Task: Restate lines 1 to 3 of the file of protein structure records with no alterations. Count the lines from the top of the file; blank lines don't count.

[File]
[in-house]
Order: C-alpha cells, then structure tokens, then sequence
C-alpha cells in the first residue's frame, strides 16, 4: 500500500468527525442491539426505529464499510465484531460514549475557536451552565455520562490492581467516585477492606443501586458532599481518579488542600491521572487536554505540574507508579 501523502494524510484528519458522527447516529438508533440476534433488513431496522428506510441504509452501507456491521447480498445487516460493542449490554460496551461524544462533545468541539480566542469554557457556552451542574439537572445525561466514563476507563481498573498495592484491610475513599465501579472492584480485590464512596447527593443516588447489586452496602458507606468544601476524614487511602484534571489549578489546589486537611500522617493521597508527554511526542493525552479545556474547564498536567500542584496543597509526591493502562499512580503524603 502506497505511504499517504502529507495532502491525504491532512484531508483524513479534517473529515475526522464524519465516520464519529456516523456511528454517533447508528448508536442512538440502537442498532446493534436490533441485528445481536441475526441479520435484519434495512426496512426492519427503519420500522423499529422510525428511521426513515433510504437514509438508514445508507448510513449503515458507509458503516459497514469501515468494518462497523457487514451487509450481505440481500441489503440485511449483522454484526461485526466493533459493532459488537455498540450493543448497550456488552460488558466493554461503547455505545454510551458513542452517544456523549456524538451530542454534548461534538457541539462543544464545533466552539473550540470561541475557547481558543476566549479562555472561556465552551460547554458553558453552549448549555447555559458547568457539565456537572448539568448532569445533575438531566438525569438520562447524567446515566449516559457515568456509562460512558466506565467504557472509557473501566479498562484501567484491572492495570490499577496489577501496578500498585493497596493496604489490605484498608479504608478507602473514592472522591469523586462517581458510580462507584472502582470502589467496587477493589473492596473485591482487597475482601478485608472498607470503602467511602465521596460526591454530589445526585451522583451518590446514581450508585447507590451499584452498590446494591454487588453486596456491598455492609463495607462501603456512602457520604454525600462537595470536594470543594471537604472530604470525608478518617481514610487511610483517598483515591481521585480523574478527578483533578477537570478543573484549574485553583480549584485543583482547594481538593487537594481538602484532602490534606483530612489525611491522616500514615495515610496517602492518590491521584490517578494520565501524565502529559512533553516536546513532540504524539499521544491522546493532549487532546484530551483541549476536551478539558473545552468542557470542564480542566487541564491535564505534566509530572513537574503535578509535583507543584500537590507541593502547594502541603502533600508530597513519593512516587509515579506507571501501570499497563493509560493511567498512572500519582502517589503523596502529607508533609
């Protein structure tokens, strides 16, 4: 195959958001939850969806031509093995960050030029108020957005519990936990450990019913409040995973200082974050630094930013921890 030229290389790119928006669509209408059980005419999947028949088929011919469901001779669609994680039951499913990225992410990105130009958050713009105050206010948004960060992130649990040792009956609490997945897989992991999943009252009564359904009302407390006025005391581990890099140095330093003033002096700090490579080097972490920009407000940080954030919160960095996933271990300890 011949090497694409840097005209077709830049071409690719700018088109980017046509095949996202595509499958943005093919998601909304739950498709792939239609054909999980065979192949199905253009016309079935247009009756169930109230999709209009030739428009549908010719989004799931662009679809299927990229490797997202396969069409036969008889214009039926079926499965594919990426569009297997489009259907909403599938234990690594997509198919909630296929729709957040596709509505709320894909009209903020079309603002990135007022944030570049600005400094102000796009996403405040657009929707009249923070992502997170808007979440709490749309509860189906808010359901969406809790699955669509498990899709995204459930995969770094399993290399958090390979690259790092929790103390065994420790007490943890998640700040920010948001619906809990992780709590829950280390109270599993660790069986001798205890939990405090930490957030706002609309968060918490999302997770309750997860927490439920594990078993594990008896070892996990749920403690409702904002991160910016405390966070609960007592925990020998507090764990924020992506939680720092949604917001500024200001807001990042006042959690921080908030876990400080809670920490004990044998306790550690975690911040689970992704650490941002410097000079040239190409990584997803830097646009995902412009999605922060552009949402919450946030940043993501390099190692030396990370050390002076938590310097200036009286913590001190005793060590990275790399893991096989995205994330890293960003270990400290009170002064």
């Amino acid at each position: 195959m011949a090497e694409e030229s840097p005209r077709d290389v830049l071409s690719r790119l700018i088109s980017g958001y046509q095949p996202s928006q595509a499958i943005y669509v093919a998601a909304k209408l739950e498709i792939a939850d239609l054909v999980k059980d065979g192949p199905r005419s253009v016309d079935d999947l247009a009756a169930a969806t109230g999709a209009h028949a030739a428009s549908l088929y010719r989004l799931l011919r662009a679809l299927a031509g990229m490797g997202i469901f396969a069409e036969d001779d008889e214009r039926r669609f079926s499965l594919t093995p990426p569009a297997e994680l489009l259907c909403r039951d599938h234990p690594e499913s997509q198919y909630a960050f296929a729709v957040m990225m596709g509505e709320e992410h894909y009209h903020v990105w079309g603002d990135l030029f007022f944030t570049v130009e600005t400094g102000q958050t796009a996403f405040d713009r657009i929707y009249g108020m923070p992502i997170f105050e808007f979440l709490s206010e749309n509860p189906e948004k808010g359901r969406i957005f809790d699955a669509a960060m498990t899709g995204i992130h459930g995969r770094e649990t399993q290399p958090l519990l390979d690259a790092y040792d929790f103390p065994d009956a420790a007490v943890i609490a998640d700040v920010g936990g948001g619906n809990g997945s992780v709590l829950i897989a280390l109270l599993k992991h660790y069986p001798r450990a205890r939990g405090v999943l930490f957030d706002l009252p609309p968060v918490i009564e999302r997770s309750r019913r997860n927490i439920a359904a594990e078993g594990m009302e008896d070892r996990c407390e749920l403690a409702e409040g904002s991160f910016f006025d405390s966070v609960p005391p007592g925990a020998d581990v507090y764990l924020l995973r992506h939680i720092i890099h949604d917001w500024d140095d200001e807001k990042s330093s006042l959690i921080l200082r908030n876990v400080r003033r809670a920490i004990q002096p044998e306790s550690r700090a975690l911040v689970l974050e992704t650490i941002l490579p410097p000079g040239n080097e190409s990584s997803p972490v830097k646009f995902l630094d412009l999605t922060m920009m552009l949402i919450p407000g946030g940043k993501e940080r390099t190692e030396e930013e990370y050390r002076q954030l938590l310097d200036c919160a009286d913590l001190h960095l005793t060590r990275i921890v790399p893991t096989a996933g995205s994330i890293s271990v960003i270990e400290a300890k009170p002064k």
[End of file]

[in-house]
Order: C-alpha cells, then structure tokens, then sequence
C-alpha cells in the first residue's frame, strides 16, 4: 500500500468527525442491539426505529464499510465484531460514549475557536451552565455520562490492581467516585477492606443501586458532599481518579488542600491521572487536554505540574507508579 501523502494524510484528519458522527447516529438508533440476534433488513431496522428506510441504509452501507456491521447480498445487516460493542449490554460496551461524544462533545468541539480566542469554557457556552451542574439537572445525561466514563476507563481498573498495592484491610475513599465501579472492584480485590464512596447527593443516588447489586452496602458507606468544601476524614487511602484534571489549578489546589486537611500522617493521597508527554511526542493525552479545556474547564498536567500542584496543597509526591493502562499512580503524603 502506497505511504499517504502529507495532502491525504491532512484531508483524513479534517473529515475526522464524519465516520464519529456516523456511528454517533447508528448508536442512538440502537442498532446493534436490533441485528445481536441475526441479520435484519434495512426496512426492519427503519420500522423499529422510525428511521426513515433510504437514509438508514445508507448510513449503515458507509458503516459497514469501515468494518462497523457487514451487509450481505440481500441489503440485511449483522454484526461485526466493533459493532459488537455498540450493543448497550456488552460488558466493554461503547455505545454510551458513542452517544456523549456524538451530542454534548461534538457541539462543544464545533466552539473550540470561541475557547481558543476566549479562555472561556465552551460547554458553558453552549448549555447555559458547568457539565456537572448539568448532569445533575438531566438525569438520562447524567446515566449516559457515568456509562460512558466506565467504557472509557473501566479498562484501567484491572492495570490499577496489577501496578500498585493497596493496604489490605484498608479504608478507602473514592472522591469523586462517581458510580462507584472502582470502589467496587477493589473492596473485591482487597475482601478485608472498607470503602467511602465521596460526591454530589445526585451522583451518590446514581450508585447507590451499584452498590446494591454487588453486596456491598455492609463495607462501603456512602457520604454525600462537595470536594470543594471537604472530604470525608478518617481514610487511610483517598483515591481521585480523574478527578483533578477537570478543573484549574485553583480549584485543583482547594481538593487537594481538602484532602490534606483530612489525611491522616500514615495515610496517602492518590491521584490517578494520565501524565502529559512533553516536546513532540504524539499521544491522546493532549487532546484530551483541549476536551478539558473545552468542557470542564480542566487541564491535564505534566509530572513537574503535578509535583507543584500537590507541593502547594502541603502533600508530597513519593512516587509515579506507571501501570499497563493509560493511567498512572500519582502517589503523596502529607508533609